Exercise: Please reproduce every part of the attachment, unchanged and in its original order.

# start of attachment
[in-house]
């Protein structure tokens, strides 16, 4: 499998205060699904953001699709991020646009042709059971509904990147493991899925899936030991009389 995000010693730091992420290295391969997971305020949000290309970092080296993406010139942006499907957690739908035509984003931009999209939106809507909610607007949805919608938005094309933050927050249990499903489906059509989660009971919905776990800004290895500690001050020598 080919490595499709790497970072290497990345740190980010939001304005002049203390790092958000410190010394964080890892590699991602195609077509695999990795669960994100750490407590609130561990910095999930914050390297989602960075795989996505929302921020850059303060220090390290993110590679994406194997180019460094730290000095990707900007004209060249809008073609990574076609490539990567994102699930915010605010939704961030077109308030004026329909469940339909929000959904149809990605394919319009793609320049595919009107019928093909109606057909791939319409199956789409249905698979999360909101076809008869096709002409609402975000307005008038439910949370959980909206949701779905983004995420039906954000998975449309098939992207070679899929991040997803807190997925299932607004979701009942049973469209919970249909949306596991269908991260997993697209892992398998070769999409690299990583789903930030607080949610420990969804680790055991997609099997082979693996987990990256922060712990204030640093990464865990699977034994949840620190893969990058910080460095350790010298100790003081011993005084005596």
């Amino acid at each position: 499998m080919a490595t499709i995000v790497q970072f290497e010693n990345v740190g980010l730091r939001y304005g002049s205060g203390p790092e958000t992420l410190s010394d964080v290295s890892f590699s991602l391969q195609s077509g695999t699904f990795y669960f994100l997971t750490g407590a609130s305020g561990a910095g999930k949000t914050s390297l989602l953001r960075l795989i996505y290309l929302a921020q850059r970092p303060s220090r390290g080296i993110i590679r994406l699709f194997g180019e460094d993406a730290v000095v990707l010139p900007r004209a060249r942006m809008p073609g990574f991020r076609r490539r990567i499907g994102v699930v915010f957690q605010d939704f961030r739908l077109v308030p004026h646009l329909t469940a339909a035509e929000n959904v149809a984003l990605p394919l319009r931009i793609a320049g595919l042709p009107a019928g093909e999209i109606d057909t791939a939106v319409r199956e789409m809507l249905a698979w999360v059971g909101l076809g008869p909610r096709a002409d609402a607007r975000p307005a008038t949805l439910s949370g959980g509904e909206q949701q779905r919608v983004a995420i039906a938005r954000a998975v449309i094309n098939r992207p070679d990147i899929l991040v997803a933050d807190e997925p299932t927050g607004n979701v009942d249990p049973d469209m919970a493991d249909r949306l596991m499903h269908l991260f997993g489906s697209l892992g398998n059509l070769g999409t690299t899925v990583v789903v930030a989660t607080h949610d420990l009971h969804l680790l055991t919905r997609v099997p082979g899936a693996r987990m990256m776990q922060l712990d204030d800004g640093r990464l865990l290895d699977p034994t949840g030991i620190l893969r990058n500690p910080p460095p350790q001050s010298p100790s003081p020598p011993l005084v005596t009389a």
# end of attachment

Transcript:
[in-house]
């Protein structure tokens, strides 16, 4: 499998205060699904953001699709991020646009042709059971509904990147493991899925899936030991009389 995000010693730091992420290295391969997971305020949000290309970092080296993406010139942006499907957690739908035509984003931009999209939106809507909610607007949805919608938005094309933050927050249990499903489906059509989660009971919905776990800004290895500690001050020598 080919490595499709790497970072290497990345740190980010939001304005002049203390790092958000410190010394964080890892590699991602195609077509695999990795669960994100750490407590609130561990910095999930914050390297989602960075795989996505929302921020850059303060220090390290993110590679994406194997180019460094730290000095990707900007004209060249809008073609990574076609490539990567994102699930915010605010939704961030077109308030004026329909469940339909929000959904149809990605394919319009793609320049595919009107019928093909109606057909791939319409199956789409249905698979999360909101076809008869096709002409609402975000307005008038439910949370959980909206949701779905983004995420039906954000998975449309098939992207070679899929991040997803807190997925299932607004979701009942049973469209919970249909949306596991269908991260997993697209892992398998070769999409690299990583789903930030607080949610420990969804680790055991997609099997082979693996987990990256922060712990204030640093990464865990699977034994949840620190893969990058910080460095350790010298100790003081011993005084005596």
């Amino acid at each position: 499998m080919a490595t499709i995000v790497q970072f290497e010693n990345v740190g980010l730091r939001y304005g002049s205060g203390p790092e958000t992420l410190s010394d964080v290295s890892f590699s991602l391969q195609s077509g695999t699904f990795y669960f994100l997971t750490g407590a609130s305020g561990a910095g999930k949000t914050s390297l989602l953001r960075l795989i996505y290309l929302a921020q850059r970092p303060s220090r390290g080296i993110i590679r994406l699709f194997g180019e460094d993406a730290v000095v990707l010139p900007r004209a060249r942006m809008p073609g990574f991020r076609r490539r990567i499907g994102v699930v915010f957690q605010d939704f961030r739908l077109v308030p004026h646009l329909t469940a339909a035509e929000n959904v149809a984003l990605p394919l319009r931009i793609a320049g595919l042709p009107a019928g093909e999209i109606d057909t791939a939106v319409r199956e789409m809507l249905a698979w999360v059971g909101l076809g008869p909610r096709a002409d609402a607007r975000p307005a008038t949805l439910s949370g959980g509904e909206q949701q779905r919608v983004a995420i039906a938005r954000a998975v449309i094309n098939r992207p070679d990147i899929l991040v997803a933050d807190e997925p299932t927050g607004n979701v009942d249990p049973d469209m919970a493991d249909r949306l596991m499903h269908l991260f997993g489906s697209l892992g398998n059509l070769g999409t690299t899925v990583v789903v930030a989660t607080h949610d420990l009971h969804l680790l055991t919905r997609v099997p082979g899936a693996r987990m990256m776990q922060l712990d204030d800004g640093r990464l865990l290895d699977p034994t949840g030991i620190l893969r990058n500690p910080p460095p350790q001050s010298p100790s003081p020598p011993l005084v005596t009389a």